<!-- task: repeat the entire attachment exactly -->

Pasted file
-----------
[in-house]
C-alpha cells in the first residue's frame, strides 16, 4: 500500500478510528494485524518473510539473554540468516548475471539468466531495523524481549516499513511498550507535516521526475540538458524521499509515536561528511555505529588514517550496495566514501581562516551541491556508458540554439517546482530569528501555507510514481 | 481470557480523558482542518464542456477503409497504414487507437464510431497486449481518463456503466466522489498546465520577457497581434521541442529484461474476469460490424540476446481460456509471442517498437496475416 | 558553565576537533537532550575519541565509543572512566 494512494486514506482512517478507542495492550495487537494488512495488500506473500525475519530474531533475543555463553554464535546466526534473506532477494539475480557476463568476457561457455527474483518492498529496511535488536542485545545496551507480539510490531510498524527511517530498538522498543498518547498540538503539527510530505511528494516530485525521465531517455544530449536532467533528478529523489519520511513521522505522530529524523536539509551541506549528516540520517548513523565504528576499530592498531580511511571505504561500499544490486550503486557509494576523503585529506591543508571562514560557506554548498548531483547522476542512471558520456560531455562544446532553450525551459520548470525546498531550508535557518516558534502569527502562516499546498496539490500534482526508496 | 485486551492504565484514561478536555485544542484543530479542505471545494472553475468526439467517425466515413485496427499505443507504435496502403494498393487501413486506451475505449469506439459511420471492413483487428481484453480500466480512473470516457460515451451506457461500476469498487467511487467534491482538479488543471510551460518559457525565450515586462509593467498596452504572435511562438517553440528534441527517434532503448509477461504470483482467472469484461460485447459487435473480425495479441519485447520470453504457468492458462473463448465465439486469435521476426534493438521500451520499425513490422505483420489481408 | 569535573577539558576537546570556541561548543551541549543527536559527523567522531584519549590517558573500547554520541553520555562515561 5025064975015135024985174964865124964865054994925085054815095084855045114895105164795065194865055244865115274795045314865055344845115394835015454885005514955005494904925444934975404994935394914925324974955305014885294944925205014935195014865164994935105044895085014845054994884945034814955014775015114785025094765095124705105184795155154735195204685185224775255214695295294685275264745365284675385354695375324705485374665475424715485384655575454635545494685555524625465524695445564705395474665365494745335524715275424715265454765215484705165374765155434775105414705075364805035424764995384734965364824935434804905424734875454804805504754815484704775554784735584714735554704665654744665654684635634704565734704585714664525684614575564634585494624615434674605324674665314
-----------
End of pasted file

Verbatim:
[in-house]
C-alpha cells in the first residue's frame, strides 16, 4: 500500500478510528494485524518473510539473554540468516548475471539468466531495523524481549516499513511498550507535516521526475540538458524521499509515536561528511555505529588514517550496495566514501581562516551541491556508458540554439517546482530569528501555507510514481 | 481470557480523558482542518464542456477503409497504414487507437464510431497486449481518463456503466466522489498546465520577457497581434521541442529484461474476469460490424540476446481460456509471442517498437496475416 | 558553565576537533537532550575519541565509543572512566 494512494486514506482512517478507542495492550495487537494488512495488500506473500525475519530474531533475543555463553554464535546466526534473506532477494539475480557476463568476457561457455527474483518492498529496511535488536542485545545496551507480539510490531510498524527511517530498538522498543498518547498540538503539527510530505511528494516530485525521465531517455544530449536532467533528478529523489519520511513521522505522530529524523536539509551541506549528516540520517548513523565504528576499530592498531580511511571505504561500499544490486550503486557509494576523503585529506591543508571562514560557506554548498548531483547522476542512471558520456560531455562544446532553450525551459520548470525546498531550508535557518516558534502569527502562516499546498496539490500534482526508496 | 485486551492504565484514561478536555485544542484543530479542505471545494472553475468526439467517425466515413485496427499505443507504435496502403494498393487501413486506451475505449469506439459511420471492413483487428481484453480500466480512473470516457460515451451506457461500476469498487467511487467534491482538479488543471510551460518559457525565450515586462509593467498596452504572435511562438517553440528534441527517434532503448509477461504470483482467472469484461460485447459487435473480425495479441519485447520470453504457468492458462473463448465465439486469435521476426534493438521500451520499425513490422505483420489481408 | 569535573577539558576537546570556541561548543551541549543527536559527523567522531584519549590517558573500547554520541553520555562515561 5025064975015135024985174964865124964865054994925085054815095084855045114895105164795065194865055244865115274795045314865055344845115394835015454885005514955005494904925444934975404994935394914925324974955305014885294944925205014935195014865164994935105044895085014845054994884945034814955014775015114785025094765095124705105184795155154735195204685185224775255214695295294685275264745365284675385354695375324705485374665475424715485384655575454635545494685555524625465524695445564705395474665365494745335524715275424715265454765215484705165374765155434775105414705075364805035424764995384734965364824935434804905424734875454804805504754815484704775554784735584714735554704665654744665654684635634704565734704585714664525684614575564634585494624615434674605324674665314